Meghan Markle Says Women "Don't Need Help to Find Their Voice" As She Urges Royals to Harness Time's up and Me Too Campaigns
By Hannah Furness
February 26, 2018
Meghan Markle says women 'don't need help to find their voice' as she urges Royals to harness Time's Up and Me Too campaigns
The Prince and Ms Markle undertook their first official speaking engagement with the Duke and Duchess of Cambridge at a forum to discuss their Royal Foundation, the umbrella organisation which coordinates their charity work.
In a public Q&A, they were invited to lay out their plans for the future as Ms Markle brings her considerable experience in the charity sector to Britain.
Asked about her work campaigning on gender equality issues and women's empowerment, she said of the sector: "You'll often hear people say, 'you're helping women find their voices'.
“I fundamentally disagree with that because women don't need to find a voice: they have a voice. They need to feel empowered to use it and people need to be encouraged to listen.
|Meghan Markle sits next to her future sister-in-law, the Duchess of Cambridge CREDIT: CHRIS JACKSON /GETTY|
"I think right now in the climate we are seeing so many campaigns, I mean Me Too and Time's Up, there is no better time than to really continue to shine a light on women feeling empowered and people really helping to support them, men included in that.
"It makes such a tremendous difference.”
Making a small concession to her wedding planning at the prompting of Prince Harry, she added: “So I guess we wait a couple of months and then we can get the ground running. We can multitask, that’s fine!”
|Prince Harry, Meghan Markle and the Duke and Duchess of Cambridge attend the first annual Royal Foundation Forum CREDIT: EDDIE MULHOLLAND FOR THE TELEGRAPH |
Referencing global anti-sexual harassment movements MeToo and Time's Up will be seen as a significant moment for Ms Markle, who has long campaigned for equality issues but is now faced with the restrictions of the Royal Family in avoiding statements that could be construed as political.
The Duchess of Cambridge had faced pressure to wear black to the Baftas in support of Time’s Up ten days ago, instead choosing to tread a tactful line in dark green with a black ribbon.
Their differing approach is likely to reflect both their natural personalities and their differing public positions, with Prince Harry and Ms Markle enjoying considerably more freedom than the Duke and Duchess, a future king and queen.
|Meghan Markle sits between Prince Harry and the Duchess of Cambridge on stage in London CREDIT: EDDIE MULHOLLAND FOR THE TELEGRAPH |
All four made an affectionate appearance on stage, appearing united in their approach to their work. The Duke told an audience he and his wife were “particularly happy to be at our first Royal Foundation event with Meghan”.
The Duchess,who is expecting her third child in April, turned to smile warmly at her future sister-in-law, jokingly offering her a personal round of applause.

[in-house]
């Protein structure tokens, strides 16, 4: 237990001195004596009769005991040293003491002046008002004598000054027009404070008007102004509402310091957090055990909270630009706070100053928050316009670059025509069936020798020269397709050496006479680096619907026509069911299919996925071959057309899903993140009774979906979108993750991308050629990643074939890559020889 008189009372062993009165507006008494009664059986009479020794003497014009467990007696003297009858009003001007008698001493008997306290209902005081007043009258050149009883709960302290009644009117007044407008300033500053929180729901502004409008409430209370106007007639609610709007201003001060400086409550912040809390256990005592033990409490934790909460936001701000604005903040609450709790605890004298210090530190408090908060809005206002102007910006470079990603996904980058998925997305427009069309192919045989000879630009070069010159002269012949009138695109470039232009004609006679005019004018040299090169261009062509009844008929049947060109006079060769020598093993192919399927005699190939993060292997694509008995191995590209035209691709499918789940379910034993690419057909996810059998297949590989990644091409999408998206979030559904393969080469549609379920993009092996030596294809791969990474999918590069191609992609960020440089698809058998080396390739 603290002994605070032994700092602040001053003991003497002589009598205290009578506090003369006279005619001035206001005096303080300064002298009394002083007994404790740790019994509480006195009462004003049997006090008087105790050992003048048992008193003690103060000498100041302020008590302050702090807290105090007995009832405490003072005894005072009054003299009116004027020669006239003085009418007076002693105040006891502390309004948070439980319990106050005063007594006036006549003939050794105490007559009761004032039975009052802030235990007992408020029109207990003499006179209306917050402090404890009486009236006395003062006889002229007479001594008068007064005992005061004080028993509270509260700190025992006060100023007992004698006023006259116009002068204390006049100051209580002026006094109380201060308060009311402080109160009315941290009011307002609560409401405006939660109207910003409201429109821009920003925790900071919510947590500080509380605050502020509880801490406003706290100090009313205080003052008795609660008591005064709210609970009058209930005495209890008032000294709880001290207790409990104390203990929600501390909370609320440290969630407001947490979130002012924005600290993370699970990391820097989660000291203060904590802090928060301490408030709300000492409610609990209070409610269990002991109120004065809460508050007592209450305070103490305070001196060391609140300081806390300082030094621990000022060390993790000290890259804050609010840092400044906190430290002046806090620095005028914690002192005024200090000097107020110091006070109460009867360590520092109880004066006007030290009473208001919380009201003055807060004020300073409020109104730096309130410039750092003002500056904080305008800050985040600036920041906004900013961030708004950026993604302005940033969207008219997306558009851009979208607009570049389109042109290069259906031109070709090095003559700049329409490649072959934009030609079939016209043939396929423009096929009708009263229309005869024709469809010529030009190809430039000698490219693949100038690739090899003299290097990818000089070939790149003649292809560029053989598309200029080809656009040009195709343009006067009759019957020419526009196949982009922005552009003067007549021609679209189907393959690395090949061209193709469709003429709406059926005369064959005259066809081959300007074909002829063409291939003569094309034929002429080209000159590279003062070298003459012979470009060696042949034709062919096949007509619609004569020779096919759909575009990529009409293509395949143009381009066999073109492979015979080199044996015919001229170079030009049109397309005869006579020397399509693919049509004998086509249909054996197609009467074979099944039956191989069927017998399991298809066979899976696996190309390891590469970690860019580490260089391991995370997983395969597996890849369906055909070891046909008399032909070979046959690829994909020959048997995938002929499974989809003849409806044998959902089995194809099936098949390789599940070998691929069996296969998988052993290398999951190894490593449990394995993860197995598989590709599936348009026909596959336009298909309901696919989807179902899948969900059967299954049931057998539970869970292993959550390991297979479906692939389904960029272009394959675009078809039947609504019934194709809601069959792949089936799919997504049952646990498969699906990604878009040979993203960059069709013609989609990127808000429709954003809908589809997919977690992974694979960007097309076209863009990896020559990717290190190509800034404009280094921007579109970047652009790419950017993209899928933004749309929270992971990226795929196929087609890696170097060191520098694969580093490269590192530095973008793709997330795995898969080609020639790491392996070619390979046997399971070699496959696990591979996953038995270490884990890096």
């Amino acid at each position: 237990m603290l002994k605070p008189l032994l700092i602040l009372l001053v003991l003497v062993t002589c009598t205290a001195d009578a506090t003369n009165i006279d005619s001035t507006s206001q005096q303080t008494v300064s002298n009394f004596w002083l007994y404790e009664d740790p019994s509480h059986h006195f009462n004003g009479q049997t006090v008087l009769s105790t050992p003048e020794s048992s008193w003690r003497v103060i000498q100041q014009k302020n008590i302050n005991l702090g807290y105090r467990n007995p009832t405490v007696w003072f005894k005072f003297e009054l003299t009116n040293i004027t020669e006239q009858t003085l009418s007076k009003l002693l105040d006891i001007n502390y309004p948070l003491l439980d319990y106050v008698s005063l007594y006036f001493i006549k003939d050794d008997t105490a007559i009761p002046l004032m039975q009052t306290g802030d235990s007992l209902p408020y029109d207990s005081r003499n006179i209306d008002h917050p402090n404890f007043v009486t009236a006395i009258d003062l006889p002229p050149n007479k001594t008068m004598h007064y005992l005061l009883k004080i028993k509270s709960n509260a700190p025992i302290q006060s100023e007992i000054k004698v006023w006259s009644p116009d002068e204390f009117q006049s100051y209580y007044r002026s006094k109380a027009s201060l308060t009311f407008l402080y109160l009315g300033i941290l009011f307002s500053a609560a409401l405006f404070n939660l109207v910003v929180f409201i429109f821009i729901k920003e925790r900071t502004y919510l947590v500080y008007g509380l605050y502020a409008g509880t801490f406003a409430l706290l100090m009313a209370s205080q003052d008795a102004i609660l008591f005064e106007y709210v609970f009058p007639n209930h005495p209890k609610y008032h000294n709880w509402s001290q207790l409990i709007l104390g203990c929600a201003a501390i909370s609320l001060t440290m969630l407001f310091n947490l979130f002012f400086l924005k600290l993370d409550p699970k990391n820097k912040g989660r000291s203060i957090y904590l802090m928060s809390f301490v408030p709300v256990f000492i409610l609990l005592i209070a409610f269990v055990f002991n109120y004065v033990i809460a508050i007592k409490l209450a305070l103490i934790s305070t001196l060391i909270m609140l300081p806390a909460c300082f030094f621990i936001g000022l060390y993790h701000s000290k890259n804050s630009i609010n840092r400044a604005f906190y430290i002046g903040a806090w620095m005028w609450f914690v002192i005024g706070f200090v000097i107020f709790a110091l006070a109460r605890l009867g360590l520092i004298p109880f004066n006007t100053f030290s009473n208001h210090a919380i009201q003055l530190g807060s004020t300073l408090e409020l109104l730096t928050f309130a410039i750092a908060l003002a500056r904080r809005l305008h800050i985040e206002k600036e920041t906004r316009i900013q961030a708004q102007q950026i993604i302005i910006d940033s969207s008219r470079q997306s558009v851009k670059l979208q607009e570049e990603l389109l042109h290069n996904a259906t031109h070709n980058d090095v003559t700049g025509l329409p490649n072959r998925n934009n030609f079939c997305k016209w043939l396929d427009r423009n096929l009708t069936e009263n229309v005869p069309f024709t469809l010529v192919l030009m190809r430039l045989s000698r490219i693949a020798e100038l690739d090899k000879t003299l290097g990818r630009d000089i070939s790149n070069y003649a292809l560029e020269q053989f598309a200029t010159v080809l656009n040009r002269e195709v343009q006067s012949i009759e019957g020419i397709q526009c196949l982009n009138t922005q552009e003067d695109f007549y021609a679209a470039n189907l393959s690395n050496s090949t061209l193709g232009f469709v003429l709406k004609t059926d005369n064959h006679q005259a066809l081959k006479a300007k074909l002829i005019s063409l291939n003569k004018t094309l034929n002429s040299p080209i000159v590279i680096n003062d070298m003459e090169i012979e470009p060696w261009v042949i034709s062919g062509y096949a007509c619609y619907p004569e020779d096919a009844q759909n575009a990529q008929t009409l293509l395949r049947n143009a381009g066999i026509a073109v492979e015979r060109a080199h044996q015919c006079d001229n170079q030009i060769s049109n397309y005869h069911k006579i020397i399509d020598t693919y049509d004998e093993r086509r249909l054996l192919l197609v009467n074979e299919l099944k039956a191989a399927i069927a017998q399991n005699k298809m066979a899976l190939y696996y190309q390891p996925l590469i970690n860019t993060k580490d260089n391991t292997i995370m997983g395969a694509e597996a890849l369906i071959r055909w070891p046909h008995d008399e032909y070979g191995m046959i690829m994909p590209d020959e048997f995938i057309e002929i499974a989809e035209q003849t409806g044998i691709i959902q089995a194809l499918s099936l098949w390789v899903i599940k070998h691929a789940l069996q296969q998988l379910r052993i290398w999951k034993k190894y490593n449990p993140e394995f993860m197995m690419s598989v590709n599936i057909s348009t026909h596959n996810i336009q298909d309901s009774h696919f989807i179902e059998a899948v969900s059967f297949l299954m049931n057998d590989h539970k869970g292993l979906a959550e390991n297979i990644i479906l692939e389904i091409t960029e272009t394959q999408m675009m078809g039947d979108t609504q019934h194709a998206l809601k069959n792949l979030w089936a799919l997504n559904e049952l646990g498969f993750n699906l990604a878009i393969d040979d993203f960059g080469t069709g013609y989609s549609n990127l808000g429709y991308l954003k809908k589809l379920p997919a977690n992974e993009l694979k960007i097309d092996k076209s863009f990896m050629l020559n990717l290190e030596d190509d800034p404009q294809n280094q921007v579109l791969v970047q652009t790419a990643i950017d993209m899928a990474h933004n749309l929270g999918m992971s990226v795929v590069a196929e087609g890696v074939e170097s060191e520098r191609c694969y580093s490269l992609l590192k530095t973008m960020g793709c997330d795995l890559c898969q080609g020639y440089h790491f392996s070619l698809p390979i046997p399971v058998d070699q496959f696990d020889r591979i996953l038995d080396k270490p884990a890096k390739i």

The foursome also poked fun at the perils of working together, with Prince Harry admitting plans for their mental health campaign Heads Together were drawn up “on the back of a fag packet” with family disagreements coming "so thick and fast” they cannot keep track.
|The Duchess of Cambridge delivering her speech CREDIT: CHRIS JACKSON /GETTY|
“Working as family does have its challenges of course it does,” Prince Harry said, to laughter. “We’re stuck together forever now.”
Ms Markle said each of the four brought their own perspectives to issues, adding: "If everyone's thinking the same way how are you going to push the envelope, how are you really going to break through in a different sort of mindset?”
She said her previous charity work had taught her of the benefits of “really small grass roots organisations where you can see a higher level of impact, in my opinion because there’s a lot less red tape”, along with an umbrella organisation like the Foundation to raise their profile.
|Meghan Markle and the Duchess of Cambridge watch panellists at the Royal Foundation Forum CREDIT: EDDIE MULHOLLAND FOR THE TELEGRAPH|
In a a series of three speeches, the Duke, Duchess and Prince Harry each laid out their vision for how the younger generation of the Royal Family would conduct their charity work, in an era so different from that of the Queen or the Prince of Wales.
Saying they would utilise social media to spread their message further, and harness diversity to find a broad base of young leaders, the Duke explained they would not seek “quick wins” but “strive to make a long and lasting difference”.
|Meghan Markle and the Duchess of Cambridge share a joke CREDIT: EDDIE MULHOLLAND FOR THE TELEGRAPH|
“Since our roles are lifetime roles, our commitment to the work we do through The Foundation is genuinely long-term,” the Duchess said.
“It is an unusual and privileged position to be in, but I do think this long-term view will ultimately help us make a difference in the areas that we care so passionately about.”
Ms Markle will formally become the fourth patron of The Royal Foundation following her wedding to Harry on May 19.
Under the theme Making A Difference Together, the event in central London is showcasing programmes run or initiated by the Royal Foundation such as Heads Together, the Invictus Games, and United For Wildlife.
Launched in 2011, the foundation was set up by William and Harry as the main vehicle to pursue their charitable and philanthropic interests.